These past couple of years there has a bit of a revival surrounding “slow” house and techno. Producers have been going back to tracks that are in the 105 to 115 bpm rather than techno and house (which usually is much faster at 125 – 130 bpm) and a brand new wave of younger music heads have discovered the art of taking it slowwwww.
A vibe i’ve always absolutely loved. Perfect headphone vibes.
Compilation records have always been a major role to play in the past 30 years of electronic music. With the ridiculous amount of Dj mixes and unmixed compilations it’s pretty rare that some of them brake through the clutter and actually become landmark records. Well, for me this 2002 compilation from the UK’s Third Ear label played a major part in opening up my ears to a much deeper, more abstract version of techno and house. I had just discovered artists like Moodymann and Theo Parrish back then and this compilation called “Detroit Beatdown” introduced me to a more cerebral approach to electronic music.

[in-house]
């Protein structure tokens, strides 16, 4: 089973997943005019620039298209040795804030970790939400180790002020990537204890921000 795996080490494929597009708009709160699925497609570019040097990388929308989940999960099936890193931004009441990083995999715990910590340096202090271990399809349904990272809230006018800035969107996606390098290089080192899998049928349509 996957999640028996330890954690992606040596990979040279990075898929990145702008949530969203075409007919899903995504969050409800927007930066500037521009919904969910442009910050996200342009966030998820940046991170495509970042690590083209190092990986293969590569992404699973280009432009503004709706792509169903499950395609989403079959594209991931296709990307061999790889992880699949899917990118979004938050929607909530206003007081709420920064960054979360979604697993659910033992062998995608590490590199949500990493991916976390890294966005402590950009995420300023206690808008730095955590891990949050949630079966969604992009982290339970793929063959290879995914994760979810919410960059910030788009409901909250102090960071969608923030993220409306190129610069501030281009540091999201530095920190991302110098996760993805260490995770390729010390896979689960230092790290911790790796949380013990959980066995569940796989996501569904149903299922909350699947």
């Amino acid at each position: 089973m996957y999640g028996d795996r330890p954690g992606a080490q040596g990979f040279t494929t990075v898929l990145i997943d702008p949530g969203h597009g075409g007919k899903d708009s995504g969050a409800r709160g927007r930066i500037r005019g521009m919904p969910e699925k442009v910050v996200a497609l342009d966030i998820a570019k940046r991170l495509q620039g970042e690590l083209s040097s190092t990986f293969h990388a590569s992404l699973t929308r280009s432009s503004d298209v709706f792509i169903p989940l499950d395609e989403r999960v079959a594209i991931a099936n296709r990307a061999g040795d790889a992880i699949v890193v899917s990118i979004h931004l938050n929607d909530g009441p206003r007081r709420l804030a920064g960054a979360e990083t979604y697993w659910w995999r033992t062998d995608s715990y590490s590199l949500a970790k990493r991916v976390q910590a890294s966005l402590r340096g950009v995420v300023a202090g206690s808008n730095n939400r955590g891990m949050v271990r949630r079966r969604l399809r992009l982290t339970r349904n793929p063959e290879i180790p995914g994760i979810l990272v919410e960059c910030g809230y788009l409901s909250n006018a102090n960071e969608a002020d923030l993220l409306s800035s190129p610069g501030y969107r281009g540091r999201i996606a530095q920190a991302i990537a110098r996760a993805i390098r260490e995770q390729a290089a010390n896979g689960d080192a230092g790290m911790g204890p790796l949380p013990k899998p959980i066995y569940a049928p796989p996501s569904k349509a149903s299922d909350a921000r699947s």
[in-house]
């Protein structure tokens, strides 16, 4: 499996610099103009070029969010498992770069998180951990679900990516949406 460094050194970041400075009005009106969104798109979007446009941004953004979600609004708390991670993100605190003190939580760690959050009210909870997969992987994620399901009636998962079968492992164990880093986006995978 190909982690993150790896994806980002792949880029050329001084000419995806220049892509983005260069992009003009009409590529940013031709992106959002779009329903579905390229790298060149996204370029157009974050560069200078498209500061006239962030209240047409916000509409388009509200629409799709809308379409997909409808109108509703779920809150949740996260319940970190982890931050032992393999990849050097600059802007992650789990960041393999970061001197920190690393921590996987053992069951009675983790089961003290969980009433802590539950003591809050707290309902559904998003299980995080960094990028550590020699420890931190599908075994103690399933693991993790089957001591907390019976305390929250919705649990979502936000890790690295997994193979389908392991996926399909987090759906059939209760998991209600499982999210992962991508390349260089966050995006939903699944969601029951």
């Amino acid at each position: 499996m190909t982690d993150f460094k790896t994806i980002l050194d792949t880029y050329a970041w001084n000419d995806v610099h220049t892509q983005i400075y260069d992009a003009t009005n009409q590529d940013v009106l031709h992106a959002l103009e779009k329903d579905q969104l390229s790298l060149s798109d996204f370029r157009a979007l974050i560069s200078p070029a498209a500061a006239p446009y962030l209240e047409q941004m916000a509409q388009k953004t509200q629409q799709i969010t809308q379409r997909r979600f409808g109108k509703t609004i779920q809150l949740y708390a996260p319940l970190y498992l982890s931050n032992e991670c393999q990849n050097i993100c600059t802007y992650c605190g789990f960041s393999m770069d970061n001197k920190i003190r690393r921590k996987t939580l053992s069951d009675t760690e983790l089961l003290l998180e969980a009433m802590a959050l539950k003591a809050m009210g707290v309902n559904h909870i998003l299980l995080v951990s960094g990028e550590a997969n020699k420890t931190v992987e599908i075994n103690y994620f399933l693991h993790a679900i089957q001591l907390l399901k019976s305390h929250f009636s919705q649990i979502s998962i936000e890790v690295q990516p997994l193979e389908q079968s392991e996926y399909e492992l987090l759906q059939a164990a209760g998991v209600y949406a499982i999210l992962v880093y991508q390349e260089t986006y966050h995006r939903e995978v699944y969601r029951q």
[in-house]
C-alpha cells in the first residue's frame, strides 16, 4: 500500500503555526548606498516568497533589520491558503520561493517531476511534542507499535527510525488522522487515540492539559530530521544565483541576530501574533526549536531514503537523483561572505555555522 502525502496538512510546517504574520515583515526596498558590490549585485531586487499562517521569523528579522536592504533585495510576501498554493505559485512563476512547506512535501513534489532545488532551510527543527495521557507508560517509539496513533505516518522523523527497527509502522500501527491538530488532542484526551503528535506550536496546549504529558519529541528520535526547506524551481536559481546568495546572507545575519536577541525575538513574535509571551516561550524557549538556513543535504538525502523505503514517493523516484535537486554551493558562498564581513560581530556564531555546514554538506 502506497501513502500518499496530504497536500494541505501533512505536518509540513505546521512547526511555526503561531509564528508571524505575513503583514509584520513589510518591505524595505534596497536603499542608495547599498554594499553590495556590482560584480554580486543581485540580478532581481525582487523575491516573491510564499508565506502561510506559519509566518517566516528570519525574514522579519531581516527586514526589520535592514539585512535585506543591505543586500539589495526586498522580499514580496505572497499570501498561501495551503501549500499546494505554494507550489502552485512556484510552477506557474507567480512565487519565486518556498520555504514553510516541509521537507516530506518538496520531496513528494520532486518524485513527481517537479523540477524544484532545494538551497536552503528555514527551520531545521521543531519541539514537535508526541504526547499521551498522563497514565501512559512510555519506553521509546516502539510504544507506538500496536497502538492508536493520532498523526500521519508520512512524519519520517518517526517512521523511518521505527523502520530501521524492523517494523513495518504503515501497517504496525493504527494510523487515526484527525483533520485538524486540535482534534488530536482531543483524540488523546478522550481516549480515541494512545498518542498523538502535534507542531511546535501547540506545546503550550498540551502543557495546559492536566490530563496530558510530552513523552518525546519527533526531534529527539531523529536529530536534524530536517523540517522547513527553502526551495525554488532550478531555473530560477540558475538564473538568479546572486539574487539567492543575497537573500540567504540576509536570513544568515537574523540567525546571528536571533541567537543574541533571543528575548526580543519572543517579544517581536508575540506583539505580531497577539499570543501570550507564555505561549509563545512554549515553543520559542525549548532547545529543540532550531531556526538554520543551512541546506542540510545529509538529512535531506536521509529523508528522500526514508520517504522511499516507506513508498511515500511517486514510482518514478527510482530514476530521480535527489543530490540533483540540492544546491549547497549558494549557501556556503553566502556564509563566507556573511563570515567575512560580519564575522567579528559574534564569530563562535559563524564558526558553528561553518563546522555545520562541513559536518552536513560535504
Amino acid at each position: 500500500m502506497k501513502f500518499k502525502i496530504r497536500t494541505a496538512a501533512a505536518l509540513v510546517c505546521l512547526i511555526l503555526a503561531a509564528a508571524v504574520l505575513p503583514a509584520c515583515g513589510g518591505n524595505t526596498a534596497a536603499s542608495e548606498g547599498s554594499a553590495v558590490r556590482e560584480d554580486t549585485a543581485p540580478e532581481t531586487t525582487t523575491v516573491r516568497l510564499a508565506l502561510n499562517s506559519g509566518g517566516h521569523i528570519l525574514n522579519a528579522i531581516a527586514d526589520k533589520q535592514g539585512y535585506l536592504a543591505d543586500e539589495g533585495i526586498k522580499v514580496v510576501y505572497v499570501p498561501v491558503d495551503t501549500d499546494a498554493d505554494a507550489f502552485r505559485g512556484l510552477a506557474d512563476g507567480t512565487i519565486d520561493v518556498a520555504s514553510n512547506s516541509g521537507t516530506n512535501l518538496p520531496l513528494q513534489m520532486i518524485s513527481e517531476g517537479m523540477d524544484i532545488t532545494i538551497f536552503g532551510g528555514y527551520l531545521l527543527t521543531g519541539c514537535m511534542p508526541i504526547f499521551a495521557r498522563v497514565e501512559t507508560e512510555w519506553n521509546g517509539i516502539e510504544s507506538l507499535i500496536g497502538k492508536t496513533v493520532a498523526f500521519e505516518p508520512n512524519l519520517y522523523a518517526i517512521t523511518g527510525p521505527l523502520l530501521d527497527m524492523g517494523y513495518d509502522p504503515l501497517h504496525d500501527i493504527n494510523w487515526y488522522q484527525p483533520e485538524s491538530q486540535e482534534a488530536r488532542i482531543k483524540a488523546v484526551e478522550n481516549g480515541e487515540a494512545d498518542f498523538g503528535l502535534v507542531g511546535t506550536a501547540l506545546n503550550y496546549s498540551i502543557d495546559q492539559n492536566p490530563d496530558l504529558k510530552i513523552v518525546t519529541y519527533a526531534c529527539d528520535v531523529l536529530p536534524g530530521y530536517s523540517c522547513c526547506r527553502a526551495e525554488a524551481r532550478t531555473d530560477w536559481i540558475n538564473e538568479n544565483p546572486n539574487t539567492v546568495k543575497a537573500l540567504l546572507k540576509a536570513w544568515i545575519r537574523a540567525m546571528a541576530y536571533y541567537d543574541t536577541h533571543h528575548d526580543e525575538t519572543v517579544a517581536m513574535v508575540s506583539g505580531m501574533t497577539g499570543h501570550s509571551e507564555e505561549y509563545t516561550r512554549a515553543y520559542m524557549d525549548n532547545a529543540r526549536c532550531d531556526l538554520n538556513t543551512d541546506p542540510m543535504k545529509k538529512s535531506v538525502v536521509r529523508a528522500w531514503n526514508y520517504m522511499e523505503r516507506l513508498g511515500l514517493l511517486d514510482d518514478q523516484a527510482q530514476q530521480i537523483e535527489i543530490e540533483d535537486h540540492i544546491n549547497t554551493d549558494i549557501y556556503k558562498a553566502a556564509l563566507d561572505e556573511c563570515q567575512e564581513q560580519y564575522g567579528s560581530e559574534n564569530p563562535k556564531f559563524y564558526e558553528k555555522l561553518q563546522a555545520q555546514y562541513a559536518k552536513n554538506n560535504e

Guy McCreery, founder of Third Ear Records about the term BEATDOWN: “It was Eddie Folkes whom I first heard use the word Beatdown after I had raved about Norm Talley’s tracks. To me it was Techno, but it was slower than any Techno I’d heard. It was just deep music and Eddie called it Beatdown. When I asked him for description of Beatdown, he just replied, ‘Beat-down, down tempo”
This compilation was a gathering of tracks and artists who provided a blueprint for the rich techno scene we have these days: from Omar S, the Mole, Levon Vincent, Shed and so on…
Here are clips of each of the 14 tracks. But we highly encourage you to dig out a copy!Malik Alston – Butterfly Alton Miller – Tulum Theo Parrish – Falling Up Rick Wilhite – Ruby Nights Norm Talley – Exodus Mike Clark – The Creeper Norm Talley – Change Mike Clark – Let Your Love Darren Abrams – Loose Piano Delano Smith – Metropolis Eddie Flashin Fowlkes – Brotherman L.A. Williams – Velvet Music Eddie Flashin Fowlkes – Powerquest Dwayne Jensen – My People